I wouldn’t have dared tell myself I was going to write comedy until I wrote it. Working on my first novel, as I became more comfortable in the story-telling, humour became an inherent part of the mix. Initially, I didn’t think about trying to make readers smile. I saw it as a way to make the writing more enjoyable for myself. And, at that point, technically, I didn’t actually have any readers, so I could be as silly as I liked, without worrying if I was the only one who found the funny-bits, funny.
From a very young age, I was lucky enough to be surrounded by highly opinionated, determined, women. I found these women far more interesting than other children. I enjoyed listening to their conversations, and realized, once silent rules had been exchanged, confidence earned, friends provided each other with detailed narratives of their lives. Opinions flew back-and-forth. Voices were raised, or suddenly lowered, to indicate secret drama. Jokes, some revealing a deeper, inside knowledge, traded with relish. I was fascinated, and even more so, when I realized these conversations were private, not usually shared with the men-folk, or innocent bystanders.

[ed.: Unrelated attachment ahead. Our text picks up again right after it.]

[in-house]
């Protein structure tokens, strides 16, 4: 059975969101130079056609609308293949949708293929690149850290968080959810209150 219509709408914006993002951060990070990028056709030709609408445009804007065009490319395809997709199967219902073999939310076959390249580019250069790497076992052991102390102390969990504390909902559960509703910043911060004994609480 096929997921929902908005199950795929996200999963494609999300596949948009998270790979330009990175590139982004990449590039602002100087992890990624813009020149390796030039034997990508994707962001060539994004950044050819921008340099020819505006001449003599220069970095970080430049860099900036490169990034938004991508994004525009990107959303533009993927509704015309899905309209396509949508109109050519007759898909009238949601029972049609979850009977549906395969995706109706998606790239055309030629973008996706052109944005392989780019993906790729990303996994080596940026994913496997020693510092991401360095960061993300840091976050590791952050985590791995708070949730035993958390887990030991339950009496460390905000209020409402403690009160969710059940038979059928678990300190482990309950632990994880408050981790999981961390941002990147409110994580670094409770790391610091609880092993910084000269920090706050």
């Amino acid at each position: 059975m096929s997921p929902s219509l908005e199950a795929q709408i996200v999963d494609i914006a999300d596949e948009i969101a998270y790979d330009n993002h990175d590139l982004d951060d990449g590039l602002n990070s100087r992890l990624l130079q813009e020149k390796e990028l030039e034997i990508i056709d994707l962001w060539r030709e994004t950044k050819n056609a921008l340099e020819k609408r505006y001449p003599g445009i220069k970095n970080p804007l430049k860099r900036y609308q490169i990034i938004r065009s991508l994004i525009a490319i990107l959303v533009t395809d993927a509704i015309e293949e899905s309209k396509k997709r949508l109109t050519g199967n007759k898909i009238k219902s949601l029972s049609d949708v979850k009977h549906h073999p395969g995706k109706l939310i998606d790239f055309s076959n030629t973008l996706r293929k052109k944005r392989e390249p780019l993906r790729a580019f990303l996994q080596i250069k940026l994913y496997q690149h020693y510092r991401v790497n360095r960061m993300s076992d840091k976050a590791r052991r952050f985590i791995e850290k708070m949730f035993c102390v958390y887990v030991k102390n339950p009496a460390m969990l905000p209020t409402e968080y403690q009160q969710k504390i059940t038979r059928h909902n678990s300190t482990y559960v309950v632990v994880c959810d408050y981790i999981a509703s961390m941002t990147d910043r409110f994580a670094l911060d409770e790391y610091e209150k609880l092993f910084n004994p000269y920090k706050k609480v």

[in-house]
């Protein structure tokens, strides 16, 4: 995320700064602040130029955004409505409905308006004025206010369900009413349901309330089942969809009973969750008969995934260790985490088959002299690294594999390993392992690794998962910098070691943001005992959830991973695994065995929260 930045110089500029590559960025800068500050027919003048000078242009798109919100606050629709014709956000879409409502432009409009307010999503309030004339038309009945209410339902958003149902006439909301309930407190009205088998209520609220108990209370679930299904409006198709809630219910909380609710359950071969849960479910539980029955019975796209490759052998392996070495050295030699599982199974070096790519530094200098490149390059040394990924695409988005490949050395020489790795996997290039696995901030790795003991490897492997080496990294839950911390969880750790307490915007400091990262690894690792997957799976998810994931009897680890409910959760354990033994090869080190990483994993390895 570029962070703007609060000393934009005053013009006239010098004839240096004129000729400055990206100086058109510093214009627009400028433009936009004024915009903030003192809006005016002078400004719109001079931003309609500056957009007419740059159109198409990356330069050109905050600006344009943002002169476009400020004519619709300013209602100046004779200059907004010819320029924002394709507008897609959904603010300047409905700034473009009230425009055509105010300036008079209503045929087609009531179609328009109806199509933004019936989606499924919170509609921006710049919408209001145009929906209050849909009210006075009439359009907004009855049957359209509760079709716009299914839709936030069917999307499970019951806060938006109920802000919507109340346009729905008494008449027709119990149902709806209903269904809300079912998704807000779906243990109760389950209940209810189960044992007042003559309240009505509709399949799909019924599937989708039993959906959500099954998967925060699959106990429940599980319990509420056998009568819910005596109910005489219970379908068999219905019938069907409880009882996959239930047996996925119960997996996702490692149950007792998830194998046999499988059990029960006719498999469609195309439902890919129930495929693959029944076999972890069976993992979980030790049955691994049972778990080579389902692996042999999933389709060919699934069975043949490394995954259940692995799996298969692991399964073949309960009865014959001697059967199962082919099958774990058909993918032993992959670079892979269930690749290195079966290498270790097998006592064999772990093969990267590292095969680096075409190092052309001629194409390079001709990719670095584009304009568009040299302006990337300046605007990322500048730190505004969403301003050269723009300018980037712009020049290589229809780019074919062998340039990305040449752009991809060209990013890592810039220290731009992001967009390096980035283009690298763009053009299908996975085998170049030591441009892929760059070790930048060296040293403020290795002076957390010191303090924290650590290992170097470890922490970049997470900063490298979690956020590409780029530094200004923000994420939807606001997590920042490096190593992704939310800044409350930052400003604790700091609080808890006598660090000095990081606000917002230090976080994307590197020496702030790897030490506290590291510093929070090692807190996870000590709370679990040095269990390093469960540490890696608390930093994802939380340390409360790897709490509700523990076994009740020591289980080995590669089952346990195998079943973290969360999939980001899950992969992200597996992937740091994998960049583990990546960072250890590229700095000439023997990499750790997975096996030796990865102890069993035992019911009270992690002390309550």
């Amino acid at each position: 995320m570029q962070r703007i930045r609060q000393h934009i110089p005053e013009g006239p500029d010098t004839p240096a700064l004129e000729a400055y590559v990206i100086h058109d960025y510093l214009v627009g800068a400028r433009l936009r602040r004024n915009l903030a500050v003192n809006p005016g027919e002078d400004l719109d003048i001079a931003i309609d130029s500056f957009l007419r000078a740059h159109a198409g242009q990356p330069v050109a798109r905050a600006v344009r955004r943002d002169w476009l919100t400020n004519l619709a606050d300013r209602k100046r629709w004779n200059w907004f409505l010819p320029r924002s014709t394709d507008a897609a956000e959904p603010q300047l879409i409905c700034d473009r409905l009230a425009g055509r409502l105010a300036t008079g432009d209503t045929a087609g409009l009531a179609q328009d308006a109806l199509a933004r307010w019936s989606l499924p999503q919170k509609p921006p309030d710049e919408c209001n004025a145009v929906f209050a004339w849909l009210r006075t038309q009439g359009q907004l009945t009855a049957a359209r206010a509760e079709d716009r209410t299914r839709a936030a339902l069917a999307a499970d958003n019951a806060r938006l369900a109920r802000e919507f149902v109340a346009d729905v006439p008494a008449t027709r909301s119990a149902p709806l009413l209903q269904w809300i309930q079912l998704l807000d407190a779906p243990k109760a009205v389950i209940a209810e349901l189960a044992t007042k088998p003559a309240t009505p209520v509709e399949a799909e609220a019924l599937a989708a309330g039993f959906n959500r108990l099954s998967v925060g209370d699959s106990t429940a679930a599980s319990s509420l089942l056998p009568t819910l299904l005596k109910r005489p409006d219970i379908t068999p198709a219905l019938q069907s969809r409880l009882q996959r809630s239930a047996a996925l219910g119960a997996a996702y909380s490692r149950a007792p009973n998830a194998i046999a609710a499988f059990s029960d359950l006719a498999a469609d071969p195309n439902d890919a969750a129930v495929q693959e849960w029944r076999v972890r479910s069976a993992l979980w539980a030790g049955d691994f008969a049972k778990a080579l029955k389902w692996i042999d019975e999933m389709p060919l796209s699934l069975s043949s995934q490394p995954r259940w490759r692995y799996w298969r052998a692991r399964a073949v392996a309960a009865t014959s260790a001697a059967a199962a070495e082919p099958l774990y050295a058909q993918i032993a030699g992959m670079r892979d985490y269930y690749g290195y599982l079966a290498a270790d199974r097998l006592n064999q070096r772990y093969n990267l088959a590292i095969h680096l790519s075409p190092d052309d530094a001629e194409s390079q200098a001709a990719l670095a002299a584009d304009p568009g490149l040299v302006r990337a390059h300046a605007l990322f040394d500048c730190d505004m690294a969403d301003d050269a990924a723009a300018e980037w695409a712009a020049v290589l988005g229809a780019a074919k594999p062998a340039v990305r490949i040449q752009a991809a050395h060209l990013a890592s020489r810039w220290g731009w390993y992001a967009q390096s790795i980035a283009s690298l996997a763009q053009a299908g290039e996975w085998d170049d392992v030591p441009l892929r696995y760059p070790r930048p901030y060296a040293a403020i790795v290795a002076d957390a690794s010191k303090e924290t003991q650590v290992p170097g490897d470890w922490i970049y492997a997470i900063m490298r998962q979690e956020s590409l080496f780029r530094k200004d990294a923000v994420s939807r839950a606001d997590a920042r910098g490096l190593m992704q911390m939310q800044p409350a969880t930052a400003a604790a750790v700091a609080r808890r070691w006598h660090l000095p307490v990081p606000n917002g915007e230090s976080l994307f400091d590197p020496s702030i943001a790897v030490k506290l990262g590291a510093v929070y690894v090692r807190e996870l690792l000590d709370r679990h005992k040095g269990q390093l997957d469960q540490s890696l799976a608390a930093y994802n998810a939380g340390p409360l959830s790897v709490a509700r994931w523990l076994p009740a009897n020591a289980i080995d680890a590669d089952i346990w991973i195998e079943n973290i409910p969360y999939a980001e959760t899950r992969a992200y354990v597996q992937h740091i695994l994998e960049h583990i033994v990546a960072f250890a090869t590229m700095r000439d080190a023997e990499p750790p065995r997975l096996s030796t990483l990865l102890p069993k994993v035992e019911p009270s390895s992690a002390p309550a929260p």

There was a lot of humour in my family. I didn’t realise, growing up, that not every household communicated by incident and anecdote. Life was viewed through a slightly satirical lens, sometimes to soften the blow or cushion the fall. Spending a lot of time with my characters, sharing humour became part of getting to know them, along with a sense of confiding in the reader. We all became friends. While there are darker issues in my books, some characters have a slightly irreverent take on their lives, while others are completely unaware of their comedic traits.
There’s a lot of discussion about ‘Finding your Voice’ as a writer. I only fully realised what that meant, when I became more light-hearted. That’s my voice. My take on the world. I’ve always tried to look at life with a sense of amusement as much as I possibly can. Humour is my default setting, it makes situations bearable, ambitions achievable, and doubt, merely fleeting. The giddy-stuff can be pretty potent stuff.
By the time I was working on my new novel, hearing how people laughed, cared, and forgot themselves, while reading AWFUL BY COMPARISON, I gained confidence in typing up a more mischievous serving with GIRLFRIEND, INTERRUPTED. Putting a smile on somebody’s face is the best feeling in the world. I want my readers to know they’re going to be thoroughly entertained, and always made to feel welcome.
* Article first published by Jane Craddock @weheartwriting (USA)